‘Pamela Schloesser Canepa’

d-timeToday, I’d like to welcome Pamela Schloesser Canepa, author of “Detours in Time” to The Thursday Interview. Before we get started, a quick intro!

Author Pamela Schloesser Canepa had a childhood full of travel and moving, fueling her writing of poems and stories as a child to provide entertainment for long trips. After a while, her family settled in the southeast. Writing provided an outlet for private thoughts and emotions for years, until she decided to self-publish fiction in 2016. Pamela’s genres include science fiction, paranormal fiction, and poetry of all types. The “Made for Me” series was Pamela’s first published fiction series. Currently, Pamela is working on a sequel to her time travel novel and hopes to publish an anthology of paranormal stories within the next year.


No.1: Would you break the law to save a loved one? I’d have to say yes. Why? The reason I say yes, is because there are so many laws on the books that get broken by everyone, such as, jaywalking. If my loved one was in trouble and I had to get to them in a hurry, yes, I’d be jaywalking to get to them ASAP. I might even run a red light. I know that I’d lose some of my objectivity because of being overcome by emotion. Would I murder? Well, these laws are in different categories. I can’t imagine being in that situation. So, I’d say no to that one.

No.2: What is the difference between being alive and truly living? Alive is breathing, and for some, going through the motions. ‘Truly living’ is being able to delight in something on a daily basis. Perhaps it is doing what you love, or, being surrounded by those you love, and one can delight in that. One could give up doing what they really love to be able to be with those they love, and they might find it just another way to be truly living. So I believe there is more than one way to be ‘truly living.’

No.3: What motivates you to write? There is a part of my brain that won’t be quiet unless I do something with it. I don’t think it’s overactive, but these thoughts ideas will be lost to the wind if I do not write them down. I had a friend, when we were young, tell me about a grand book idea, but never wrote it down. I wasn’t told the idea either, but that friend is no longer with us. I enjoy writing, so now is the time to do it. Just the same, if you really enjoyed dancing, you should dance, until the day your legs give out. Then, find something else delightful, but if you died, you would have done what you loved. Our life is fleeting, and the end chases after us, but sometimes the world seems so still; those are the moments at the beach with my son, or snuggling with my dog on a hot summer’s day. There is a time to write and a time to rest, and I can do that as long as I am carving out time to write. Writing does relieve a lot of stress at times when I can’t make it to the beach, and work has been hectic. I love the escape.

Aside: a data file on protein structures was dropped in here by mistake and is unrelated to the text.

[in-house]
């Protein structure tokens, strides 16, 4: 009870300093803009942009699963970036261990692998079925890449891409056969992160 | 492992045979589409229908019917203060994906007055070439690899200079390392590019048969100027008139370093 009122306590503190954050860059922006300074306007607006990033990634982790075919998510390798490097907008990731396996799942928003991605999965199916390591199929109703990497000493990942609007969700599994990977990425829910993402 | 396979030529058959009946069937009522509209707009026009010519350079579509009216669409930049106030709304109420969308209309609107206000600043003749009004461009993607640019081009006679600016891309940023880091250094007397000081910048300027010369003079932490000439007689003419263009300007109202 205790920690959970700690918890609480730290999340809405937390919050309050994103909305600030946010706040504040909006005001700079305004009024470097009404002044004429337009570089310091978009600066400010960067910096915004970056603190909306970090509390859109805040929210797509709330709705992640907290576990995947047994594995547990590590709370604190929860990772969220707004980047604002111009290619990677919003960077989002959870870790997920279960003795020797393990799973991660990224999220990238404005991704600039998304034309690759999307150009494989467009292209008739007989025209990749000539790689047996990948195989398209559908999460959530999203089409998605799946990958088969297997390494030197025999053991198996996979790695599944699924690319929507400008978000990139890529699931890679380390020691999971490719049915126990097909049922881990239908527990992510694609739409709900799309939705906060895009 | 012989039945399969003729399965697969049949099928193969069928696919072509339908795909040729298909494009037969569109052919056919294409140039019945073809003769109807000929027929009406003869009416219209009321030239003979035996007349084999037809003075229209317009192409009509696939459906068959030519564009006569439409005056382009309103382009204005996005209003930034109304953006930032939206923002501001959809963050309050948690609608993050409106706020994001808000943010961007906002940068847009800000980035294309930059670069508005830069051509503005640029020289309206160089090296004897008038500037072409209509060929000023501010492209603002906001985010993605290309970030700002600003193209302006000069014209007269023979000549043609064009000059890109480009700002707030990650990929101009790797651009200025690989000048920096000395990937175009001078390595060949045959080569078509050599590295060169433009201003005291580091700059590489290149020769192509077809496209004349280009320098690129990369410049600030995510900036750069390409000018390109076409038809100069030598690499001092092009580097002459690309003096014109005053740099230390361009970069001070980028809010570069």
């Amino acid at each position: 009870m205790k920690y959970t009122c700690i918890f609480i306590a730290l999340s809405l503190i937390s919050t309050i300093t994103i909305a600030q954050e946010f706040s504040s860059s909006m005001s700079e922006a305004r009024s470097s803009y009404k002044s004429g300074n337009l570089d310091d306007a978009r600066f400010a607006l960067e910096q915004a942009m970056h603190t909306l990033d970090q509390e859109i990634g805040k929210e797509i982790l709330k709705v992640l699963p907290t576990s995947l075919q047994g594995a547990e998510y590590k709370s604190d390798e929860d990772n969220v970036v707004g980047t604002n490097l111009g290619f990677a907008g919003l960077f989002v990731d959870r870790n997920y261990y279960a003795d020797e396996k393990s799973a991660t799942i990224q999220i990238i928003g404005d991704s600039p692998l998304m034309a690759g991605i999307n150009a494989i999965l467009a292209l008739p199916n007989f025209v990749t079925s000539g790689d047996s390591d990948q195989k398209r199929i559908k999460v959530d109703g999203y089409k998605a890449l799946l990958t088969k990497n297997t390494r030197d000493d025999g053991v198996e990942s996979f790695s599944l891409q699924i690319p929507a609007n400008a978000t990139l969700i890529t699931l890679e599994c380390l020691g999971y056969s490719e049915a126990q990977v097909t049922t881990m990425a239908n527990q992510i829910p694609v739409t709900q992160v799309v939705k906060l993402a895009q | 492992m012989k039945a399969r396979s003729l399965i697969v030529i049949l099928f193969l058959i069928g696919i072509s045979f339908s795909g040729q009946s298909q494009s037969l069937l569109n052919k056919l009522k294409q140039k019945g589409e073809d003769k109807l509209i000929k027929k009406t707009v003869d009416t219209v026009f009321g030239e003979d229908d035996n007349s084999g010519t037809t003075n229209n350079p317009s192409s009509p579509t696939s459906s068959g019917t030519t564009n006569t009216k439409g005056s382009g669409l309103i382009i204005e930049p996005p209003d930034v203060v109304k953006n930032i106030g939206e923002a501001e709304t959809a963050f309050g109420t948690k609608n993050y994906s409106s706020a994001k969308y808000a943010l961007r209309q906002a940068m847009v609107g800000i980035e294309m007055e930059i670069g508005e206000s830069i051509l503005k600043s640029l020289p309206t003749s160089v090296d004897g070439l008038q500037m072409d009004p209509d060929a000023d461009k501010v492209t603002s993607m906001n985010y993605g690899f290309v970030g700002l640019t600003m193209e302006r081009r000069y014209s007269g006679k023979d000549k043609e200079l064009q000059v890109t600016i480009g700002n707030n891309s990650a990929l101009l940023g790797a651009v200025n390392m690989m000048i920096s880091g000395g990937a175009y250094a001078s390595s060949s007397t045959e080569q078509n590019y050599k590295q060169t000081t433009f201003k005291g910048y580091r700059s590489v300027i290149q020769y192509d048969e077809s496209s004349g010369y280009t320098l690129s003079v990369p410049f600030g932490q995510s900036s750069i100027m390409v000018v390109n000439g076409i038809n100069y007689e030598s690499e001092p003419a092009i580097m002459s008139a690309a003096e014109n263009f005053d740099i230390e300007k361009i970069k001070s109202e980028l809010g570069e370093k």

No.4 : Why do humans want children? Maybe it’s because we want someone there for us in our old age, or it’s because are told we have to propagate. I have a child, and I would never want it any other way. The experience of childbirth was so rewarding and moving. I only had one. That was all I needed. You are giving the world a piece of you. I suppose it is similar to creating art, writing and publishing a book, etc.

No.5: What was the biggest challenge in creating your book, ”Detours in Time”? Well, it started as a great distraction for myself, thinking of the future and what we might see if we went there, at a time when I needed a distraction. So, at some point, I had to tighten up the plot. Yes, the story is a great getaway, but I needed to make the stakes more clear. I would also say that editing was a big challenge, as it always is. You get five people to look over your manuscript, and then the day of publication, you see you left out a letter in a word. One letter makes a huge difference! So, you load your manuscript again. Then you wait on your computer as it loads, so you can preview it again. You can’t really do anything else, though I’d be scrolling through my phone while I wait.

No.6: What is the most important thing you have learned in life so far? I have learned to treat others the way I like to be treated. That may not sound very original, but it prevents a lot of pain. My mother was always loving and nurturing. I was a real brat toward her in my adolescence. So in adulthood, I’ve tried much harder to treat her kindly and to appreciate her friendship. Sometimes my company is all she wants. So, I am learning the same with my own child, that there are phases we all go through when we are not dependent on parents, but one day we learn to appreciate them again, even if we don’t need them as much. I suppose this fits with the concept of karma and the popular Bible verse. Every religion seems to have a similar teaching.